Wednesday, August 18, 2010


A week later, I'm getting over her. I'm trying to think less about her. I'm resisting the temptation to call her.

I fall asleep alone on my faux leather IKEA sofa one night and wake up early to find a press release in my Gmail: JetBlue is offering its All You Can Jet Pass for the second time.

With an All You Can Jet Pass, for 30 days after Labor Day, I can fly on JetBlue anywhere they go for $499 or $699.

JetBlue doesn't fly. JetBlue jets.

How can I justify jetting for 30 days? September in New York is ideal. For a gigless guy, September is another month of summer vacation.

But when in my life will I ever get another chance to jet anywhere I want?

It's now or never.

If she loved me, I'd be serious and search for a real job.

No gig. No girl. No reason not to jet.

Two hours after JetBlue releases its press release, I buy my $499 All You Can Jet Pass. I can jet all I can every day but Friday and Sunday for 30 days.

For the next two days, I pack my All You Can Jet itinerary with as many flights as I can.

Sunday, August 8, 2010


For her. For setting me free. For letting me jet.

"I love you," I tell her.

I put my arm around her. We walk and watch the sunset on the Hudson River on an August Sunday evening. 

We meet five years ago when she moves to New York City to pursue her public relations career. I'm in advertising at the time.

Like PR and advertising, she and I are complements. She's female. I'm male. She's brown. I'm blond. She's dark. I'm light. She's curvy. I'm skinny. She cooks. I clean. She spends. I save. She's early. I'm late. She's loud. I'm quiet. She talks. I listen.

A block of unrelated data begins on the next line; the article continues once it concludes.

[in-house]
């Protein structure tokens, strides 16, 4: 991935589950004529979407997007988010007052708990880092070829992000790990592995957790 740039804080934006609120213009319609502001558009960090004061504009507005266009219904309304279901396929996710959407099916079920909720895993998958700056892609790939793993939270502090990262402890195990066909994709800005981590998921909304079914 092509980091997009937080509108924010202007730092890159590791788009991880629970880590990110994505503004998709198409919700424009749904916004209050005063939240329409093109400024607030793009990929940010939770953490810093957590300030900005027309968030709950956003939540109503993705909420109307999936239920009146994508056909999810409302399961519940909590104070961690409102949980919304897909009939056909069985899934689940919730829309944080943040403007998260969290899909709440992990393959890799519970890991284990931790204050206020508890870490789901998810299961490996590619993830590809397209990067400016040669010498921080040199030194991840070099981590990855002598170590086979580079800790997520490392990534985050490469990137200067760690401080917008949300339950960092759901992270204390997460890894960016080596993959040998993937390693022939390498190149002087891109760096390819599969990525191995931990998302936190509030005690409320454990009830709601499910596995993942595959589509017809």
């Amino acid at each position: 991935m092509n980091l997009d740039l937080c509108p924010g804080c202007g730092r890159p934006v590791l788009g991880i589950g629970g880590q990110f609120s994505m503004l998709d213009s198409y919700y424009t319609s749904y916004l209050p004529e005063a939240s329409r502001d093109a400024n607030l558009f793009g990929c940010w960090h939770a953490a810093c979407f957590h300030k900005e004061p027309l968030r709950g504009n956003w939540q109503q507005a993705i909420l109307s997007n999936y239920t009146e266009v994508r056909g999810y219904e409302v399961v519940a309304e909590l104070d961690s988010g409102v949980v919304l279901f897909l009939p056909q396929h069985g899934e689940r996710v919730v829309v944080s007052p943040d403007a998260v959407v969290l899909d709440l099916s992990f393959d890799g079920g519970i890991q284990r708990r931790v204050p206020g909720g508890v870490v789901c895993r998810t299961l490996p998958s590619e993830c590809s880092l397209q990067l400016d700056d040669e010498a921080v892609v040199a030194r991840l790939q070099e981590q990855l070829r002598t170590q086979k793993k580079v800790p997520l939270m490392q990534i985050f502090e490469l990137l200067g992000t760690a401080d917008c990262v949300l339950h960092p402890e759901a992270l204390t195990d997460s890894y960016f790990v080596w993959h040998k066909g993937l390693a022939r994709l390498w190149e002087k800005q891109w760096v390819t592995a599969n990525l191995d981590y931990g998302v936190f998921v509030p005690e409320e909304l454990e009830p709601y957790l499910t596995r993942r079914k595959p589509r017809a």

Now, five years after we meet, she's a teacher. I'm an entrepreneur. She spends the school year in New York and the summer elsewhere. I spend the winter elsewhere and the summer in New York.

Sometimes we're in the same place at the same time.

Knowing she's moving from New York for good soon, I confess my long-time interest in her a few weeks ago.

We sit next to each other at church.

"What are you doing after?" she asks me and then tells me I'm coming over to her apartment for dinner.

"So you can move and I can move on . . . " I tell her I've been interested in her for years. After midnight on her IKEA couch, it just comes out.

The next day, we hold hands. The day after that, we kiss.

After five years of moving slowly, everything moves quickly.

Ever since, I think about how to make more money to support our family and what to name our kids.

I go to the Mormon temple and pray about whether to tell her I want to be with her forever. I'd give up my addresses in New York City, Salt Lake City and San Diego to live with her in Dallas. She's the only one who's not in my family whom I want to be with for eternity.

I tell her everything I'm feeling.

It's better to say too much than never to say what you need to say.

"What do you want me to say?" she asks me.

"I care about you," she admits and then tells me she has no interest in anything other than friendship with me.

Now I'm free.

Saturday, August 7, 2010


A 30-something Mormon virgin entrepreneur buys an All You Can Jet Pass;
takes 20 JetBlue flights in 30 days;
visits 12 cities in 3 countries;
sleeps in airports and cars, on couches and streets;
eats only one real meal a day in each city's best hole-in-the-wall;
runs out of water;
wins a lottery;
meets a comedy legend, a rock star and a major league cheerleading squad;
sees a prophet of God;
parties in his underwear in public;
hooks up with and breaks up with his dream girl;
falls in love with a dog;
forgives the past and finds a future.

Part travel guide. Part self-help book. Part adventure story.